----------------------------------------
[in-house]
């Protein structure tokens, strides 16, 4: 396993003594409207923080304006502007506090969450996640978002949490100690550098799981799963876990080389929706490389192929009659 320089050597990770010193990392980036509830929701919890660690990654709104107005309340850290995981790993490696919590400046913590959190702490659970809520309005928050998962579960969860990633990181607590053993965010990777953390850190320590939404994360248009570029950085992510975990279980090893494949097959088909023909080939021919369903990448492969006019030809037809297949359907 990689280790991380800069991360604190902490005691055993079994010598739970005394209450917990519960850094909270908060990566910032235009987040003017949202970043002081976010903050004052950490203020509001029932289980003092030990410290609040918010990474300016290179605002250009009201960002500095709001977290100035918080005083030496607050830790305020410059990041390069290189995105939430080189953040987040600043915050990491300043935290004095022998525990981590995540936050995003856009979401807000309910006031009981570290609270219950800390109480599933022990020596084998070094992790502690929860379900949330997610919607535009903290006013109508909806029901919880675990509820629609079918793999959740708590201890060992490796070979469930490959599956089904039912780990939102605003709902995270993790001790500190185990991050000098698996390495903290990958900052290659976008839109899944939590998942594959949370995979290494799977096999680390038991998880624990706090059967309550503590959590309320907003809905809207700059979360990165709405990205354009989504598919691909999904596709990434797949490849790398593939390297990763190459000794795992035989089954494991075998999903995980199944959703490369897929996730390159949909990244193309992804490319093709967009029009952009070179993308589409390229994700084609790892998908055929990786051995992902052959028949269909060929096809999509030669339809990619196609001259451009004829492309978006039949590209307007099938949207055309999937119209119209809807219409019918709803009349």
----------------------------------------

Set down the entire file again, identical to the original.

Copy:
[in-house]
């Protein structure tokens, strides 16, 4: 396993003594409207923080304006502007506090969450996640978002949490100690550098799981799963876990080389929706490389192929009659 320089050597990770010193990392980036509830929701919890660690990654709104107005309340850290995981790993490696919590400046913590959190702490659970809520309005928050998962579960969860990633990181607590053993965010990777953390850190320590939404994360248009570029950085992510975990279980090893494949097959088909023909080939021919369903990448492969006019030809037809297949359907 990689280790991380800069991360604190902490005691055993079994010598739970005394209450917990519960850094909270908060990566910032235009987040003017949202970043002081976010903050004052950490203020509001029932289980003092030990410290609040918010990474300016290179605002250009009201960002500095709001977290100035918080005083030496607050830790305020410059990041390069290189995105939430080189953040987040600043915050990491300043935290004095022998525990981590995540936050995003856009979401807000309910006031009981570290609270219950800390109480599933022990020596084998070094992790502690929860379900949330997610919607535009903290006013109508909806029901919880675990509820629609079918793999959740708590201890060992490796070979469930490959599956089904039912780990939102605003709902995270993790001790500190185990991050000098698996390495903290990958900052290659976008839109899944939590998942594959949370995979290494799977096999680390038991998880624990706090059967309550503590959590309320907003809905809207700059979360990165709405990205354009989504598919691909999904596709990434797949490849790398593939390297990763190459000794795992035989089954494991075998999903995980199944959703490369897929996730390159949909990244193309992804490319093709967009029009952009070179993308589409390229994700084609790892998908055929990786051995992902052959028949269909060929096809999509030669339809990619196609001259451009004829492309978006039949590209307007099938949207055309999937119209119209809807219409019918709803009349």